How to (SAFELY) Hang your Christmas Lights

And should you do it yourself?

It’s that time of year. We’ve finished our Thanksgiving meals that took 2 weeks to buy, 5 hours to make and 15 minutes to eat. Now, on to the Christmas decorations. We put the tree up over the weekend, but that’s the easy part. Now it’s time to tackle outside…but we’re currently staring at a pile of lights that looks like it was put away, casually.

Anyone have a sword?

How should we tackle this job?

First, take an inventory. How many strings of lights do you have? How many do you think you need? Do all of them work? Now is the time to go to the store to supplement your “collection.” Now is also the time to detangle and organize.

Second, make a plan. Measure the places where you plan to string your lights. Consider the eaves, gutters and the window frames. This is obviously harder when it comes to trees (we’ll get to trees). Now refer back to the above, do you have enough lights? And if not, make sure that the lights you buy match the lights you own.

There had to be a plan here…right?

Next, begin stringing by placing the first bulb from the male end of a light strand on the corner of your eave that’s closest to an outlet. Extend the line around the exterior of the house, keeping the string taut (this means to maintain tension…just in case you weren’t sure). Gutter clips can be used to secure the lights. We suggest buying a bunch of these, they’ll be handy and they’re inexpensive. Try and find an outdoor use extension cord that will match your home’s exterior to connect the lights to an outlet. Also, please be careful if you’re on a ladder.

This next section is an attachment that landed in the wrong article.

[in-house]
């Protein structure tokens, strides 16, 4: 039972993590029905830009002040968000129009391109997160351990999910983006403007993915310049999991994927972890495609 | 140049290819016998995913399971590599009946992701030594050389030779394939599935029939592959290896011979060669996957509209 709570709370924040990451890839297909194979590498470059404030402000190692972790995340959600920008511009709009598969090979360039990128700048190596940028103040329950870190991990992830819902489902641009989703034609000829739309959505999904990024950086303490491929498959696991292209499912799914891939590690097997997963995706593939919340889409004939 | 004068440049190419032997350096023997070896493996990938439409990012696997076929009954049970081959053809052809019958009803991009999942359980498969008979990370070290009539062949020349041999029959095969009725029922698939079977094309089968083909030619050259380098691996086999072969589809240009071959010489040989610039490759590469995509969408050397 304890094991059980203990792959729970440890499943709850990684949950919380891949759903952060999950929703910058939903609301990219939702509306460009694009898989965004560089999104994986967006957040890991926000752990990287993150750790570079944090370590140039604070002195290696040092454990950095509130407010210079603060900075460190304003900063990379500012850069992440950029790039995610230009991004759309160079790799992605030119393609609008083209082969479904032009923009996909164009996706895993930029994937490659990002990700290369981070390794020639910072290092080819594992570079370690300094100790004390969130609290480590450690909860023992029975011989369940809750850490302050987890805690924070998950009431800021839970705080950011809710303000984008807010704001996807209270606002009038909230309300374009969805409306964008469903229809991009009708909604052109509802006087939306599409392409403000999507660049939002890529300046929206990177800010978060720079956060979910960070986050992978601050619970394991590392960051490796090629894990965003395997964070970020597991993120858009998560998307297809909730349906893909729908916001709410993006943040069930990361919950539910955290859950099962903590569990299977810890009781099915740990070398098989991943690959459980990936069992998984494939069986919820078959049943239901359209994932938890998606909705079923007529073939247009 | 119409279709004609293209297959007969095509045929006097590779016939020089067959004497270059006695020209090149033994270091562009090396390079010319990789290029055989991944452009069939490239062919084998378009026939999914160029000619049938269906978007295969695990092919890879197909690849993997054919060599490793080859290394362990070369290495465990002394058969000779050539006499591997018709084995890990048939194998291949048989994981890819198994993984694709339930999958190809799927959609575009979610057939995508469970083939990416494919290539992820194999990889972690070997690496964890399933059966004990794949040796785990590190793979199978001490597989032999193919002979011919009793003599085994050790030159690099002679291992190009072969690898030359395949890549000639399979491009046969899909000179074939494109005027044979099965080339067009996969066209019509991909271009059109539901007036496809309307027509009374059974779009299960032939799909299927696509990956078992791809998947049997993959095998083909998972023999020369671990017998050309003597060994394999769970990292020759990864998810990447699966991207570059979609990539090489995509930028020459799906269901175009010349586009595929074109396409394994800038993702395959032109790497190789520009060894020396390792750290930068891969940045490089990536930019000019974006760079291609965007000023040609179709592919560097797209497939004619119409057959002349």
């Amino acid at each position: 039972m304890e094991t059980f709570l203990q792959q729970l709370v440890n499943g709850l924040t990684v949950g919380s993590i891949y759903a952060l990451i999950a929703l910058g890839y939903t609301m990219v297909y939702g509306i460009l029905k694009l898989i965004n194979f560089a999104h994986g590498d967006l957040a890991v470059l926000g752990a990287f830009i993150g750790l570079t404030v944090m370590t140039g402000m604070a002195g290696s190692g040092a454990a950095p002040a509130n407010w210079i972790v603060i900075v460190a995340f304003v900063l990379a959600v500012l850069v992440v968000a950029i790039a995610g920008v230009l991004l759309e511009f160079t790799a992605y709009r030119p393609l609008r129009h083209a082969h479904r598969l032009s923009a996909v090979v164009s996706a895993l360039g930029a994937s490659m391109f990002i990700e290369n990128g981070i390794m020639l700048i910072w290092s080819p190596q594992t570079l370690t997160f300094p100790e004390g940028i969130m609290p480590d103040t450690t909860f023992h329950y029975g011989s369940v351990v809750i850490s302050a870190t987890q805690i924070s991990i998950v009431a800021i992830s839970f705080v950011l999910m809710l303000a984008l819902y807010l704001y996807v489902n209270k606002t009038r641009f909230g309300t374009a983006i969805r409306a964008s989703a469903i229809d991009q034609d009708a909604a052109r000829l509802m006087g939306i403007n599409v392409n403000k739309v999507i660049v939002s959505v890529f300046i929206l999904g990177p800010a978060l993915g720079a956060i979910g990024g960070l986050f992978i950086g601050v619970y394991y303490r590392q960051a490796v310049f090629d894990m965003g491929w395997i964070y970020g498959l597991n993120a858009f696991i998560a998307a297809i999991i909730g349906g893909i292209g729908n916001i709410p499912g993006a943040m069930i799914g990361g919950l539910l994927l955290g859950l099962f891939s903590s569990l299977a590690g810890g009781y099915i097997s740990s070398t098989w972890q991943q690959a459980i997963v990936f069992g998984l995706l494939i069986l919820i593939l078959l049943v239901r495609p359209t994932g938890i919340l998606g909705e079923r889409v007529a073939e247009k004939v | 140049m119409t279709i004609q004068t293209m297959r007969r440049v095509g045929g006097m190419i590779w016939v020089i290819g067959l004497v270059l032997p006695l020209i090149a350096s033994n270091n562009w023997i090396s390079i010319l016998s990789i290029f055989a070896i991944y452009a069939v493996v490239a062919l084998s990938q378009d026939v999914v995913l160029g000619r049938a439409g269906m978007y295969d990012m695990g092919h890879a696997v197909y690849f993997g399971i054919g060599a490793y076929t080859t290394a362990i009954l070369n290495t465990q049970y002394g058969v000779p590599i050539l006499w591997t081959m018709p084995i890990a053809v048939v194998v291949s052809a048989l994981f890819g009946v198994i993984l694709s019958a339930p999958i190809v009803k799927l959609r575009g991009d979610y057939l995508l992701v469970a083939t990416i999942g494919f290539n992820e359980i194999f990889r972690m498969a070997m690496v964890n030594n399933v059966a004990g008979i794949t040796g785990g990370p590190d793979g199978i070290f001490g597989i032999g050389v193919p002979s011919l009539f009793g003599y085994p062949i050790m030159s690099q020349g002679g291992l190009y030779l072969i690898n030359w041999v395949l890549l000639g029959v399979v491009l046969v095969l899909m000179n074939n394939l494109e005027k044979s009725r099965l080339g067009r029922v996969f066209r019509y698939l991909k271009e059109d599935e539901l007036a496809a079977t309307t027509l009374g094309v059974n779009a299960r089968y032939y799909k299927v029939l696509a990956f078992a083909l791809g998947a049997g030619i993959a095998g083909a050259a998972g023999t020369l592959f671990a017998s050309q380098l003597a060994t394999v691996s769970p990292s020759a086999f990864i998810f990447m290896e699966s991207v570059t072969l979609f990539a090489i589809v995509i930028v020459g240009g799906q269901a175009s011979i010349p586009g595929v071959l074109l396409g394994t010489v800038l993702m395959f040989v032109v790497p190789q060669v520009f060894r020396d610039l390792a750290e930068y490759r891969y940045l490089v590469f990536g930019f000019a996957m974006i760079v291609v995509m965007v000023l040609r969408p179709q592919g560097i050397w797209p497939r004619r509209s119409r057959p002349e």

Don’t be these guys.

For a moment, let’s go back to stringing trees. While doing some research, we came across this note:

…wrap regular minilights around the trunk and branches. To determine how many feet of lighting you need, divide the height of the trunk by the desired spacing between each strip of lights; about 3 inches is ideal. Then multiply that number by the trunk’s circumference. Do the same calculation for any large branches you want to wrap. First, wind the lights up the tree, leaving about 6 inches between each pass. Continue on to the branches, then wrap back down into the empty spaces. That will give you the desired 3-inch spacing. So, for a 6-foot-tall trunk with a circumference of 2 feet, divide 72 inches by 3 inches of spacing, for a total of 24. Multiply 24 by the 2-foot circumference, for 48 feet of lights.

If you’re like us, you read that and thought that there wasn’t going to be any math.

Now, if you read the explanation on how to calculate the lights you need for trees and thought, “No. Not doing that.” We have a solution, it’s called Christmas Décor, a division of Halo Outdoor. We’ll design and install a Holiday Lighting System for you that will make your home or business look INCREDIBLE. Christmas Décor is a white-glove service. We design, install, remove and store so that you are ready for next year. And we keep you off the ladder.

That’s more like it.

Christmas Décor has limited availability, and may not be able to fill requests for 2017. But it’s never too early to plan for next year!

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